“Haykakan Zhamanak” offers a view in its editorial that objectively favorable conditions have been created in Armenia for the local opposition to unite ahead of next year’s presidential election.
It suggests that a large number of opposition political parties are struggling to survive under current political conditions and may cease to exist completely unless a breakthrough is achieved in 2008.
“Already now the public gets the feeling that the opposition’s activities are senseless, and if the government achieves a victory in 2008 many opposition parties may stop their operations altogether. Even the relatively younger opposition parties will experience serious difficulties in recruiting members because this feeling of ‘senselessness’ will grow deeper. This shows that uniting ahead of the presidential election is in the vital interest of opposition parties.”
“Hayk” registers a de-facto demise of tycoon Gagik Tsarukian’s Prosperous Armenia Party (BHK), which, it says, many people had expected to become an alternative to the incumbent authorities before the parliamentary elections.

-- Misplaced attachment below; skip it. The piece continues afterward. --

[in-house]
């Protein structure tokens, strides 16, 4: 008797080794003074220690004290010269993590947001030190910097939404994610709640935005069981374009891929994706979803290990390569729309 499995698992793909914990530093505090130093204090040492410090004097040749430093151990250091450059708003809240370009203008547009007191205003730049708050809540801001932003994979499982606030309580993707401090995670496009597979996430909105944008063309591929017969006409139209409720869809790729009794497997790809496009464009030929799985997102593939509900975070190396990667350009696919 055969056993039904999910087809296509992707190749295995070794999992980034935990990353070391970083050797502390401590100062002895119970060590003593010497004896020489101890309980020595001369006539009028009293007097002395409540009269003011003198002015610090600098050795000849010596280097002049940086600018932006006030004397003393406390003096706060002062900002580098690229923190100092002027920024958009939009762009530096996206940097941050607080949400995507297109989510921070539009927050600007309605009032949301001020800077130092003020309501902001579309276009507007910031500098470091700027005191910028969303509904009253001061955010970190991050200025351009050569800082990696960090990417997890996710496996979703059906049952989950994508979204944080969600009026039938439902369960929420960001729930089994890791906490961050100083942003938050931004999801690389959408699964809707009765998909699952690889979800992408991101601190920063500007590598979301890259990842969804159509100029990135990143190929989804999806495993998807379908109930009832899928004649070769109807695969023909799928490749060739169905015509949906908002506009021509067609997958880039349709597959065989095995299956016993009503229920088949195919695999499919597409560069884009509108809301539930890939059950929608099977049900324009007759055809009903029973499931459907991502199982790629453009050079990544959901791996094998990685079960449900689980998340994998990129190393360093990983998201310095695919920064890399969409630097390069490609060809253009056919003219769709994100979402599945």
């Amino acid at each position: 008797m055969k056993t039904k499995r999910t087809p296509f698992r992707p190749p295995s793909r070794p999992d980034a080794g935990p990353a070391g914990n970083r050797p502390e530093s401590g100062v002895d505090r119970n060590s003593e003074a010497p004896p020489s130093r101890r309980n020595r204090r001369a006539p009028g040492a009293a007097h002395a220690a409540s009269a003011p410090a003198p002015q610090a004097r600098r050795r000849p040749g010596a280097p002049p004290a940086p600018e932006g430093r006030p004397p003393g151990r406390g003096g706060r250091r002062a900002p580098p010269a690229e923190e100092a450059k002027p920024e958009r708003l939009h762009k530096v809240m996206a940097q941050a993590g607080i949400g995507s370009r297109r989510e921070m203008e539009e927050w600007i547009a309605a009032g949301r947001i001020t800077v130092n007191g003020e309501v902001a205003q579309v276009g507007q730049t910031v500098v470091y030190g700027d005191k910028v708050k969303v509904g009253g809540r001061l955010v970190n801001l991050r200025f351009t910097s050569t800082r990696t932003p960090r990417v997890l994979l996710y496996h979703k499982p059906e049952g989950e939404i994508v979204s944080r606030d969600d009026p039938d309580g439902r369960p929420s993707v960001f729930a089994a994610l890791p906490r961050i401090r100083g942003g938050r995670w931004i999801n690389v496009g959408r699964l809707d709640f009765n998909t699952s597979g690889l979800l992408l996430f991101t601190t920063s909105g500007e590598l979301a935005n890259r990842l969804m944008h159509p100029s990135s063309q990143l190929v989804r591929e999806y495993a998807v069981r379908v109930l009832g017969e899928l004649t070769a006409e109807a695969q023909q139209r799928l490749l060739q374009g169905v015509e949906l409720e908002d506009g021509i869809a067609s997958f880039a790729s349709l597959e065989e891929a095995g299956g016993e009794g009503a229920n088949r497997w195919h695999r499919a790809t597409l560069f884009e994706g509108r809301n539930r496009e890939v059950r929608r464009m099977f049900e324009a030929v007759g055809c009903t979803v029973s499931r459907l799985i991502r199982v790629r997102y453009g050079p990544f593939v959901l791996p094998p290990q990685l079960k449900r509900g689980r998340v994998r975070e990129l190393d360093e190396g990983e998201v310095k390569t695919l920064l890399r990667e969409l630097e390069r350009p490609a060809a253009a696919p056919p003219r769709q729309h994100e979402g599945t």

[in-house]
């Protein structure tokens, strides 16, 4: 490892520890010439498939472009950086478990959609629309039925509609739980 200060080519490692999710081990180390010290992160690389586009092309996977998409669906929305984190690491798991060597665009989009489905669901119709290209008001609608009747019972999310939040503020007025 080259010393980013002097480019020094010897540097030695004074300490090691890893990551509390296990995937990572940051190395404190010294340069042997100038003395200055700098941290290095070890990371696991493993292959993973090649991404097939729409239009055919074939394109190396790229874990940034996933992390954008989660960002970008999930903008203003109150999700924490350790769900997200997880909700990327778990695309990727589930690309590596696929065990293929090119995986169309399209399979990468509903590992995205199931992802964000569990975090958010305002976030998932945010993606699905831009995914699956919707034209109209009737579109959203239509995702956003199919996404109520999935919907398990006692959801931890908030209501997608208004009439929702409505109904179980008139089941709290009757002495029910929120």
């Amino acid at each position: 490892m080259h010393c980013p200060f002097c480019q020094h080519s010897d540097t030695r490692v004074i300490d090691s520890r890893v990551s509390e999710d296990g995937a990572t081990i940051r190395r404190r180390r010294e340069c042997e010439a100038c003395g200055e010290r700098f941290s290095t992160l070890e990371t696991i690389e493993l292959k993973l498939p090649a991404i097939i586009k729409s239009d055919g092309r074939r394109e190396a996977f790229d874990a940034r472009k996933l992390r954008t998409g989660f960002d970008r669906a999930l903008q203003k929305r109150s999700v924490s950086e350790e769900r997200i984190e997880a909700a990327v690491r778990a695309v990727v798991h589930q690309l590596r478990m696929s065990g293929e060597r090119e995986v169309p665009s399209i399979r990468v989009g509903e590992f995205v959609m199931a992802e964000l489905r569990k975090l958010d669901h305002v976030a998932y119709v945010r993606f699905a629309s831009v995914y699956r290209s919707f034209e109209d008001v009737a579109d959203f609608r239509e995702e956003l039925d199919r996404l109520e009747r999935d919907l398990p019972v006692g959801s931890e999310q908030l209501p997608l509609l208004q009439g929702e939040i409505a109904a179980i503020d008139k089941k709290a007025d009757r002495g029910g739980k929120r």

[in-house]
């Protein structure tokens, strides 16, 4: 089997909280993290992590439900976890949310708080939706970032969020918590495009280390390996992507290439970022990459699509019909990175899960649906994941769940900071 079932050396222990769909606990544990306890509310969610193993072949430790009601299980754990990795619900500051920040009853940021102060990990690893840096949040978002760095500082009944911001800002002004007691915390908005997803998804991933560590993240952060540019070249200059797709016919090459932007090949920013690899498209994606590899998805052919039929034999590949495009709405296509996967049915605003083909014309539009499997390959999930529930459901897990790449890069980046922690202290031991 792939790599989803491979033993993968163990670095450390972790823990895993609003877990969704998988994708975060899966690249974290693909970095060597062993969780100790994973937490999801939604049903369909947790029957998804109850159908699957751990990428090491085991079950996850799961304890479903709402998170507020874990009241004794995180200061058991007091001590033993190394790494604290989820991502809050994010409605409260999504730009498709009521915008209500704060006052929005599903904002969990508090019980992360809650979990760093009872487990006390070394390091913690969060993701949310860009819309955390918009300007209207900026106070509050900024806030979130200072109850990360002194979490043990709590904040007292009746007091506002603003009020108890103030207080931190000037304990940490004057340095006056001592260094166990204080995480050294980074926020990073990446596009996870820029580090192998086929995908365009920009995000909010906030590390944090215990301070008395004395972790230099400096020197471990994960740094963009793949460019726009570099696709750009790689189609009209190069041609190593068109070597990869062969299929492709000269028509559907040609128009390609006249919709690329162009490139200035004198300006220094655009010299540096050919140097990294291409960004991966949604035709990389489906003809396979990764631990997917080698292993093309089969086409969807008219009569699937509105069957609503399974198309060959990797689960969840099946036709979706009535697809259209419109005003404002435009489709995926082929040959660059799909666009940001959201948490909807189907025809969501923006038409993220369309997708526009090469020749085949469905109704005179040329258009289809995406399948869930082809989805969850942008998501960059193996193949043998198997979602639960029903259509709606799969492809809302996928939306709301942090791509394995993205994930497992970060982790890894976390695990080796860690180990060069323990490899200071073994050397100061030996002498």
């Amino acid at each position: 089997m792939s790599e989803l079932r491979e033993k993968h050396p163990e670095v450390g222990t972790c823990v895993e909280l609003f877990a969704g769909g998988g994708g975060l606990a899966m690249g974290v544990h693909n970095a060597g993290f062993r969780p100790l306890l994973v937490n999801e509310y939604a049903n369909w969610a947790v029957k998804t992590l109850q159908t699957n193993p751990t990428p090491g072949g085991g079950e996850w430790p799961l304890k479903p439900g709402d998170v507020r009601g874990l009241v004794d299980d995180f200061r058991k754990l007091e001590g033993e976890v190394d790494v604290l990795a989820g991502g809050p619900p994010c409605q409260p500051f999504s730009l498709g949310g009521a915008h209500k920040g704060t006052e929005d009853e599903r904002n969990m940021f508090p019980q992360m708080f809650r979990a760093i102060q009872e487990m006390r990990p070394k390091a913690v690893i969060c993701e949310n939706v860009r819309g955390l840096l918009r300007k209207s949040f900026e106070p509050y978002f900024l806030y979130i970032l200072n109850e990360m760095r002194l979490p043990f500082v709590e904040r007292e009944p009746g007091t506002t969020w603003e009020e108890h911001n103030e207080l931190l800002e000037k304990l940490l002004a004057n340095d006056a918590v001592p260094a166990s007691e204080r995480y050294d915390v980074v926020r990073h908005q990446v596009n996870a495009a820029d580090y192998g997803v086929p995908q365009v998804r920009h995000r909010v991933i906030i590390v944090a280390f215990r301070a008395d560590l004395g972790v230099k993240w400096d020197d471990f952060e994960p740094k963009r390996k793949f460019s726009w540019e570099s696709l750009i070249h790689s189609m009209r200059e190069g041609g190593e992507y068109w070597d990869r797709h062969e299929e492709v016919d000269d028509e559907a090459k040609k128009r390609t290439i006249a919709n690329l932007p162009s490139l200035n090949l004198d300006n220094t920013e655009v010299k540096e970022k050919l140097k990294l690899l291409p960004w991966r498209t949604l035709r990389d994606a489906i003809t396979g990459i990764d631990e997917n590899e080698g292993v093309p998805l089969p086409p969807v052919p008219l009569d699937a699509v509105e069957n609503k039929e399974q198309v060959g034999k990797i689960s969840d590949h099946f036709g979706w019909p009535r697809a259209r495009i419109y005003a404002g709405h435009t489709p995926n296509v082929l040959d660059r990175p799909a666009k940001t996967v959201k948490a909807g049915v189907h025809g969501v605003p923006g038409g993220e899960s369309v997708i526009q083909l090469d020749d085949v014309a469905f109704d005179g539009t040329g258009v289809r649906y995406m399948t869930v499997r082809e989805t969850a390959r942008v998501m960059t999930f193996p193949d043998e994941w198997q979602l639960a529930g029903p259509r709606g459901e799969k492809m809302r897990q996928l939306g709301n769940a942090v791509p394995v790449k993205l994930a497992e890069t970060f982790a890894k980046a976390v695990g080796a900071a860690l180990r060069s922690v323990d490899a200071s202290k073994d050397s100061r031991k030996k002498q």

“Of course, it still exists de jure, it has a parliamentary faction, ministerial portfolios, a man in the Central Election Commission, but in Yerevan and most of the regions the BHK has closed almost all its offices and chapters… Today, the BHK has become an appendix to the Republican Party and is unable to influence decision-making.”
“Hayots Ashkhar” argues that Armenia has a middle class larger than it is usually thought to be. However, it says, the representatives of this class are mainly in the shadow, as they are fed by bribes and illicit dealings. “It turns out that this middle class mostly consists of law-breakers, who are naturally aggressive as they always have to be on the offensive to defend themselves. Maybe that’s what accounts for the general aggressiveness observed in our society.”
“Aravot” editorializes on the “paper magic” performed by Armenian mayors and prefects, who, it writes, may cut trees to clear the way for construction projects, but later prove in a convincing manner, invoking the law, that their permissions are legal. “The same happens in the economic sector where the main component is elite construction. But who can afford to live, for instance, in North Avenue?” the paper queries. “Naturally, these are people who have no less than a million dollars, such as about two dozen home-grown oligarchs and a relatively higher number of corrupt state officials who simply invest in real estate. It turns out that the government grows economically within itself.”